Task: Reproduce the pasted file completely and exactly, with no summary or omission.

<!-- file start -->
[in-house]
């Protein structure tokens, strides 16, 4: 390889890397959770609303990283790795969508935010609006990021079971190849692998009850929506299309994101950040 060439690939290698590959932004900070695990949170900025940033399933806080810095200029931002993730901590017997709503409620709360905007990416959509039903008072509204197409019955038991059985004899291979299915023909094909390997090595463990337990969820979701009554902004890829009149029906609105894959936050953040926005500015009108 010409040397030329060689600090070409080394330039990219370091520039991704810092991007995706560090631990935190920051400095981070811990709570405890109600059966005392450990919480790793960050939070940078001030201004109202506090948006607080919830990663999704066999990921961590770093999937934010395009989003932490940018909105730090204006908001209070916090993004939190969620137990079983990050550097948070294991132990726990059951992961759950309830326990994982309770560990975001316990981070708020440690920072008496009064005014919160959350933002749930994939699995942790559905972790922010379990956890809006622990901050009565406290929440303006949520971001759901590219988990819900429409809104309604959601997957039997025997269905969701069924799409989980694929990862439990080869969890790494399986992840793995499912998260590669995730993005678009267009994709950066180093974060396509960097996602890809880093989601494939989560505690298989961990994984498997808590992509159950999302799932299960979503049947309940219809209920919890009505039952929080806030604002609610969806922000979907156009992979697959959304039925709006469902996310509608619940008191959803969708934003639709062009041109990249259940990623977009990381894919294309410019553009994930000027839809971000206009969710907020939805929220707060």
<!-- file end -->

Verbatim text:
[in-house]
């Protein structure tokens, strides 16, 4: 390889890397959770609303990283790795969508935010609006990021079971190849692998009850929506299309994101950040 060439690939290698590959932004900070695990949170900025940033399933806080810095200029931002993730901590017997709503409620709360905007990416959509039903008072509204197409019955038991059985004899291979299915023909094909390997090595463990337990969820979701009554902004890829009149029906609105894959936050953040926005500015009108 010409040397030329060689600090070409080394330039990219370091520039991704810092991007995706560090631990935190920051400095981070811990709570405890109600059966005392450990919480790793960050939070940078001030201004109202506090948006607080919830990663999704066999990921961590770093999937934010395009989003932490940018909105730090204006908001209070916090993004939190969620137990079983990050550097948070294991132990726990059951992961759950309830326990994982309770560990975001316990981070708020440690920072008496009064005014919160959350933002749930994939699995942790559905972790922010379990956890809006622990901050009565406290929440303006949520971001759901590219988990819900429409809104309604959601997957039997025997269905969701069924799409989980694929990862439990080869969890790494399986992840793995499912998260590669995730993005678009267009994709950066180093974060396509960097996602890809880093989601494939989560505690298989961990994984498997808590992509159950999302799932299960979503049947309940219809209920919890009505039952929080806030604002609610969806922000979907156009992979697959959304039925709006469902996310509608619940008191959803969708934003639709062009041109990249259940990623977009990381894919294309410019553009994930000027839809971000206009969710907020939805929220707060």